Advertisement

Pediatric Surgery International

, Volume 6, Issue 4–5, pp 384–386 | Cite as

Infiltrating lipoma of the buttock in a 21-month-old child

  • G. Esposito
  • A. Porreca
  • M. Ascolese
  • M. Magri
  • C. Esposito
Case Reports
  • 59 Downloads

Abstract

A case of infiltrating lipoma of the buttock in a 21-month-old child is reported. The tumor, measuring 9 x 12 cm, was situated between the gluteal muscles with a lobulation penetrating into the pelvis through the obturator foramen. It was adherent to, but not infiltrating the sciatic nerve.

Few cases of infiltrating lipomas in pediatric patients have been reported in the literature. The diagnosis is based mainly on clinical examination and CT. Fine-needle aspiration may be useful preoperatively to exclude a liposarcoma.

Recurrences are frequent when follow-up is adequately extended.

For optimal therapeutic results the excision of the tumor should include a rim of adjacent muscle tissue.

Key words

Lipoma Infiltrating lipoma Intramuscular lipoma 

Preview

Unable to display preview. Download preview PDF.

Unable to display preview. Download preview PDF.

References

  1. 1.
    Adair FE, Pack GT, Ferrior JH (1932) Lipomas. Am J Cancer 16: 1104–1120Google Scholar
  2. 2.
    Austin R, Mack GR, Townsend CM (1980) Infiltrating (intramuscular) lipomas and angiolipomas. Arch Surg 115: 281–284Google Scholar
  3. 3.
    Bramino A, Mattirolo F, Soleri R, Sacchetti L (1986) Il lipoma infiltrante in età pediatrica. Descrizione di un caso. Abstracts of 22nd Congress of Italian Society of Pediatric Surgery: p. 310Google Scholar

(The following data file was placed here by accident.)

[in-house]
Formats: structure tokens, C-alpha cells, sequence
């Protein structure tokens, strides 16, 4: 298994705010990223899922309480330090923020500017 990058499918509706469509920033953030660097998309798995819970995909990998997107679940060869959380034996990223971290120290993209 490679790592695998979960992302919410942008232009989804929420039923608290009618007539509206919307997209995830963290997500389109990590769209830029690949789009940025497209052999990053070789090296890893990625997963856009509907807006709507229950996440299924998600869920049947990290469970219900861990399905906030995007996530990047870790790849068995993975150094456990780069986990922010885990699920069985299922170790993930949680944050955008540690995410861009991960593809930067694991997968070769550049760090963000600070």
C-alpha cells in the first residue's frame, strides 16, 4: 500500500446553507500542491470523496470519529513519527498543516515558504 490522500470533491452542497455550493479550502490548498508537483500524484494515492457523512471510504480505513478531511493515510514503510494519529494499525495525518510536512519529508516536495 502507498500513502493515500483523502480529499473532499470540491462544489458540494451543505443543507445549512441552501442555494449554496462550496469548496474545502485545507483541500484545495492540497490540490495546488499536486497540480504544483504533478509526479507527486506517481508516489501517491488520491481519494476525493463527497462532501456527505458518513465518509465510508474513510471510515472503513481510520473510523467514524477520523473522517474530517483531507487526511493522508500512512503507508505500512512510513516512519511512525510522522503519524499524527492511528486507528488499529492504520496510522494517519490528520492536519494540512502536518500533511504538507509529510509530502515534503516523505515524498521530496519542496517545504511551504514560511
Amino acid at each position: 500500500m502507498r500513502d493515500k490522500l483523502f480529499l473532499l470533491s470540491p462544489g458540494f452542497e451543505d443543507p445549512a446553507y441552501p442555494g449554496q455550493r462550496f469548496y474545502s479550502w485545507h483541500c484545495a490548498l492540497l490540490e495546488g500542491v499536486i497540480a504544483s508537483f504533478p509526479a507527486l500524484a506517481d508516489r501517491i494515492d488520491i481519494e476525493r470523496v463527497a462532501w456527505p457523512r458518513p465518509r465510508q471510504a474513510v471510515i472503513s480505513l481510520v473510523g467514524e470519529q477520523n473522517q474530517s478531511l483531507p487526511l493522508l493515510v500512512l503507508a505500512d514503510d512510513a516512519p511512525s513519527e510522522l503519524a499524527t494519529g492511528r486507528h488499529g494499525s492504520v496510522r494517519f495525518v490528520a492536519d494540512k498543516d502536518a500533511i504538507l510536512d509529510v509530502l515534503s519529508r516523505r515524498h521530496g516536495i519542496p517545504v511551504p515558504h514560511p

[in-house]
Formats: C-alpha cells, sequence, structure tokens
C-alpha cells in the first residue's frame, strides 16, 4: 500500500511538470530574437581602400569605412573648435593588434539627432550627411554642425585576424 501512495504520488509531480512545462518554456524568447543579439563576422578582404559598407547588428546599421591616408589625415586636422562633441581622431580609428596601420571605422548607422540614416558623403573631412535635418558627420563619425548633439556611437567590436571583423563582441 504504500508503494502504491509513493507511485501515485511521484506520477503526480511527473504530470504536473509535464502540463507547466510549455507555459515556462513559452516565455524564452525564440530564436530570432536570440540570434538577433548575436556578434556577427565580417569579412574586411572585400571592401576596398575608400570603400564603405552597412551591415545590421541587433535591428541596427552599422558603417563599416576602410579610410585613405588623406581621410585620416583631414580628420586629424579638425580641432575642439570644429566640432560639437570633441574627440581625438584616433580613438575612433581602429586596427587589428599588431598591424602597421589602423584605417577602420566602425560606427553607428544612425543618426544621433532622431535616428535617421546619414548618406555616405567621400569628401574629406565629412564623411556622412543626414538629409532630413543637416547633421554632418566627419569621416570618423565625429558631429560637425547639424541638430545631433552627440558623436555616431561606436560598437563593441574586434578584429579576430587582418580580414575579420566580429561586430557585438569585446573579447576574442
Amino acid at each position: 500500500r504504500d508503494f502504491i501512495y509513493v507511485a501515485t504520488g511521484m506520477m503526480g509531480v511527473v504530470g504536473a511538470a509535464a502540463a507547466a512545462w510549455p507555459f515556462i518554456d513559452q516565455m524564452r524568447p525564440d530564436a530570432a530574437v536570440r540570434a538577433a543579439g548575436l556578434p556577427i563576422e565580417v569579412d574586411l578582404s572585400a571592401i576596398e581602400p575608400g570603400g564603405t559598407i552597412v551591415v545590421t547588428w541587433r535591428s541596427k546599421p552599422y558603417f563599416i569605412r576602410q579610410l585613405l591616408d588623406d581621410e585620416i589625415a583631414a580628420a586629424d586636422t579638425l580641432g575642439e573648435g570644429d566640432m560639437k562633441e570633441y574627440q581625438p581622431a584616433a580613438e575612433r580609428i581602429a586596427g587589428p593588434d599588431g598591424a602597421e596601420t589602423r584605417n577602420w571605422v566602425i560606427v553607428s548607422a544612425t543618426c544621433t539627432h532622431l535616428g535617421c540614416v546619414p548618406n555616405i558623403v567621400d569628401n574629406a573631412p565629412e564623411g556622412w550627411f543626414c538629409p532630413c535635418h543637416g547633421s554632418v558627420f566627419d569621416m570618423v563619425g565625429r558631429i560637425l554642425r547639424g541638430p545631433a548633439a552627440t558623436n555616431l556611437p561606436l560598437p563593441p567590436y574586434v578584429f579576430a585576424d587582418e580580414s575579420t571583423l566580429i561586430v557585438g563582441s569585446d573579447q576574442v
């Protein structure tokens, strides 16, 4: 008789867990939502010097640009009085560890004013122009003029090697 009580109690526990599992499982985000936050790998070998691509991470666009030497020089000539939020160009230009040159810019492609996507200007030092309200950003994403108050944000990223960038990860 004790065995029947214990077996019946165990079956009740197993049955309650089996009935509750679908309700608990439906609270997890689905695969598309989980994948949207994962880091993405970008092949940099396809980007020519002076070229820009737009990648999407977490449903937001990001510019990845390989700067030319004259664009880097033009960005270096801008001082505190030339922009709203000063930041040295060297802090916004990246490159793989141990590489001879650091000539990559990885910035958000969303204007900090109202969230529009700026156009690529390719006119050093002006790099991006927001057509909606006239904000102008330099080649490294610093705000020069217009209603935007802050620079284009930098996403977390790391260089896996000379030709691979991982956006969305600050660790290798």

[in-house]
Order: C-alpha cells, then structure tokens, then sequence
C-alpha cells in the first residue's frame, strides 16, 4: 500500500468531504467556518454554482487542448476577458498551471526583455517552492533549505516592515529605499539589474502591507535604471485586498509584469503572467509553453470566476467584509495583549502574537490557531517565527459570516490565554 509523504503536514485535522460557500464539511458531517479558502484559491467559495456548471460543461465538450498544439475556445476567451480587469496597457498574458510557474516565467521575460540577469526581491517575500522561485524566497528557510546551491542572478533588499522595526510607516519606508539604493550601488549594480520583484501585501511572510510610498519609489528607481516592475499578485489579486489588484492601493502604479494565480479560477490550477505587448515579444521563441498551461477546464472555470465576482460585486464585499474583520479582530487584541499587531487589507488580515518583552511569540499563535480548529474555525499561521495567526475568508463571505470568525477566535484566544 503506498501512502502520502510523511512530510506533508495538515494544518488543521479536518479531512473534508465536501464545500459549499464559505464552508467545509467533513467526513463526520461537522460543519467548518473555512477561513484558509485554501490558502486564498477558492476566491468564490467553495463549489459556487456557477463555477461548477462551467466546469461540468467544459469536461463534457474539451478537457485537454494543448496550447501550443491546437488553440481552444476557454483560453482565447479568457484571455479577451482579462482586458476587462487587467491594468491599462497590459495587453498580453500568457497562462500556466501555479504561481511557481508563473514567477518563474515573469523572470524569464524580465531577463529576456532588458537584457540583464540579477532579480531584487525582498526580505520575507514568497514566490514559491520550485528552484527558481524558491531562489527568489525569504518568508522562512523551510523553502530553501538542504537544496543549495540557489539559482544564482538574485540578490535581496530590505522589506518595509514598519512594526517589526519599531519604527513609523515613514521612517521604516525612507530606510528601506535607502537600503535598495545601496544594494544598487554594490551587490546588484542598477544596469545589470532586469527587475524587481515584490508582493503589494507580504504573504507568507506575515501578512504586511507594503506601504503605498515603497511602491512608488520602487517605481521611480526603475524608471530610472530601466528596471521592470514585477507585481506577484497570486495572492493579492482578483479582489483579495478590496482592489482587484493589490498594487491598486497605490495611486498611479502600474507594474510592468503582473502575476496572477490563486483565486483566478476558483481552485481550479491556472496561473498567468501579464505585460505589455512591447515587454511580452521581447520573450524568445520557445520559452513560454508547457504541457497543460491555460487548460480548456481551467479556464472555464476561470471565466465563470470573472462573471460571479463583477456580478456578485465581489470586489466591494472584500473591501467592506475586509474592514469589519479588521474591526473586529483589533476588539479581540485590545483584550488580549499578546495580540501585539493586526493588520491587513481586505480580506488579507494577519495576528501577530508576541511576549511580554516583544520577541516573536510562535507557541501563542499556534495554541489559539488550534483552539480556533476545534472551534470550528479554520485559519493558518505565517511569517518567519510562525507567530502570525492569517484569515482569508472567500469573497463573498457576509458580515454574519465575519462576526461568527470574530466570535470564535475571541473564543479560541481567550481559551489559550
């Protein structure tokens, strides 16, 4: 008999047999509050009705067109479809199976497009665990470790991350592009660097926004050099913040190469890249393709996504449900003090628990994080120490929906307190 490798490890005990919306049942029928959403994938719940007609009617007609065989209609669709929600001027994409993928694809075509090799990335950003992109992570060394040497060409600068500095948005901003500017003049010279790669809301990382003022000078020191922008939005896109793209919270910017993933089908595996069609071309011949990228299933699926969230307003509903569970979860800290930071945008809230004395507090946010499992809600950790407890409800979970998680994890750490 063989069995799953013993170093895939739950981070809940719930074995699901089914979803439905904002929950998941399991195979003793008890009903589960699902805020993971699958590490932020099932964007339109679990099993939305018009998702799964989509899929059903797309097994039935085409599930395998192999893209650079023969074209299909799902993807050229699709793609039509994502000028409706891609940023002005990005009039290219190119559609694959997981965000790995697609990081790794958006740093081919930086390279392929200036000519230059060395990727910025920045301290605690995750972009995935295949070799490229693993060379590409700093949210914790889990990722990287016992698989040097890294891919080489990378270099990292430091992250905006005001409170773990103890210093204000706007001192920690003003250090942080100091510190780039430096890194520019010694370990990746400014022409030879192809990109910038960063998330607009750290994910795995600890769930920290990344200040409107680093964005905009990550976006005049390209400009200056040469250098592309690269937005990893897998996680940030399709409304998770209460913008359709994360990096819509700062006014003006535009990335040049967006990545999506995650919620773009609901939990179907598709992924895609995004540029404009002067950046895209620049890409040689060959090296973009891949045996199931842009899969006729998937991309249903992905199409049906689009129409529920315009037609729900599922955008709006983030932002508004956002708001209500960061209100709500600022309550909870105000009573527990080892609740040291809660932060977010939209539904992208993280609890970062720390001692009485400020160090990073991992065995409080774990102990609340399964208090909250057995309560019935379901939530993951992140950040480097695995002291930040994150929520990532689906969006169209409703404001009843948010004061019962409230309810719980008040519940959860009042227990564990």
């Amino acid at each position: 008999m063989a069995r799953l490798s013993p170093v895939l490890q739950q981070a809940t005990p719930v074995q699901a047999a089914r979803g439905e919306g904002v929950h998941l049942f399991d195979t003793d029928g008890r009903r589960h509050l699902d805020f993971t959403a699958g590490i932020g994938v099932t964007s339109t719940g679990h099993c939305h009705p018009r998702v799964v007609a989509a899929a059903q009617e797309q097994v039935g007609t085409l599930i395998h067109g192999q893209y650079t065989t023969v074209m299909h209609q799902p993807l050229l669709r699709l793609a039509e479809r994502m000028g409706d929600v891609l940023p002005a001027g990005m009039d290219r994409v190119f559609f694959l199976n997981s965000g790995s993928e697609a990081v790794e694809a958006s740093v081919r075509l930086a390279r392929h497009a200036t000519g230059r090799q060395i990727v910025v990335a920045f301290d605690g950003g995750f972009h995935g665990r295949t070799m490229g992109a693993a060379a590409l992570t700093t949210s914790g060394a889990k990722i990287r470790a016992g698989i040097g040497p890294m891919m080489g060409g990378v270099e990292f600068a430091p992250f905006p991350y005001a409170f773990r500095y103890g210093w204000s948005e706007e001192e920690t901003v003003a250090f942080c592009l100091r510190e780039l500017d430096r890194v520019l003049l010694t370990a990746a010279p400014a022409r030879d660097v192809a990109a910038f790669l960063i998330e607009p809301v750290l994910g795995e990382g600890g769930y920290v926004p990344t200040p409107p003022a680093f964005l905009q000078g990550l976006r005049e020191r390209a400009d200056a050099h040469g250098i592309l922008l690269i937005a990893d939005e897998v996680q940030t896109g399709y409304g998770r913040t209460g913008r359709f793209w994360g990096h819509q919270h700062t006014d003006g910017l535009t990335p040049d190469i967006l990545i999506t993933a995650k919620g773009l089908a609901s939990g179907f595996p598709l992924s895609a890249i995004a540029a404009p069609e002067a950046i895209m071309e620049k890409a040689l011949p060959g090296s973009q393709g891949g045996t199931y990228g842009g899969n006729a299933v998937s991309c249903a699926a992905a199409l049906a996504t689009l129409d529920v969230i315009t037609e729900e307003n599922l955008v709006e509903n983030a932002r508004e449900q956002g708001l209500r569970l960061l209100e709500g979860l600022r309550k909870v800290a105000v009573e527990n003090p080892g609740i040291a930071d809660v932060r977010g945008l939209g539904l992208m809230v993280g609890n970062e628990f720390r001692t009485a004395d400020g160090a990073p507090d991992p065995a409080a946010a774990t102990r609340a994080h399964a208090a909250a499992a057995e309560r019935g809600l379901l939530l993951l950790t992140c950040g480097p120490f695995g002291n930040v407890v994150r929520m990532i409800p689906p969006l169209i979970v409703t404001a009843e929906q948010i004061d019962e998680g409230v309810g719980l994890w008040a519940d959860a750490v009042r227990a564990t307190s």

4. 4.
    Dionne GP, Seemayer TA (1974) Infiltrating lipomas and angiolipomas revisited. Cancer 33: 732–738Google Scholar
  5. 5.
    Enzinger FM (1977) Benign lipomatous tumors simulating a sarcoma. In: Martin RG, Ayala AG (eds) Management of primary bone and soft tissue tumors. Year Book Medical Publishers, Chicago; pp. 11–24Google Scholar
  6. 6.
    Evans HL, Soule EH, Winkelmann RV (1979) Atypical lipoma, atypical intramuscular lipoma, and well differentiated retroperitoneal liposarcoma. Cancer 43: 574–584Google Scholar
  7. 7.
    Kindlom LG, Angervall L, Stener B, Wickbom I (1974) Intermuscular and intramuscular lipomas and hibernomas: a clinical, roentgenologic, histologic and prognostic study of 46 cases. Cancer 33: 754–762Google Scholar
  8. 8.
    Lin JJ, Lin F (1974) Two entities in angiolipoma: a study of 459 cases of lipoma with review of literature on infiltrating angiolipoma. Cancer 34: 720–727Google Scholar
  9. 9.
    Morestin M (1987) Lipome intra-musculaire congenital. Bull Soc Anat (Paris) 72: 939–940Google Scholar
  10. 10.
    Regan JM, Bilke WH, Broders AC (1946) Infiltrating benign lipomas of extremities. West J Surg 54: 87–93Google Scholar
  11. 11.
    White LW, Hanna CD (1962) Troublesome lipomata of the upper extremity. J Bone Joint Surg 44: 1353–1354Google Scholar
  12. 12.
    Winkler M, Petrelli N, Cohen A (1987) Pediatric infiltrating lipomas: case report and review of the literature. J Surg Oncol 35: 59–62Google Scholar

Copyright information

© Springer-Verlag 1991

Authors and Affiliations

  • G. Esposito
    • 1
  • A. Porreca
    • 1
  • M. Ascolese
    • 1
  • M. Magri
    • 2
  • C. Esposito
    • 1
  1. 1.Department of PediatricsDivision of Pediatric SurgeryNaplesItaly
  2. 2.Institute of Pathology2nd School of MedicineNaplesItaly

Personalised recommendations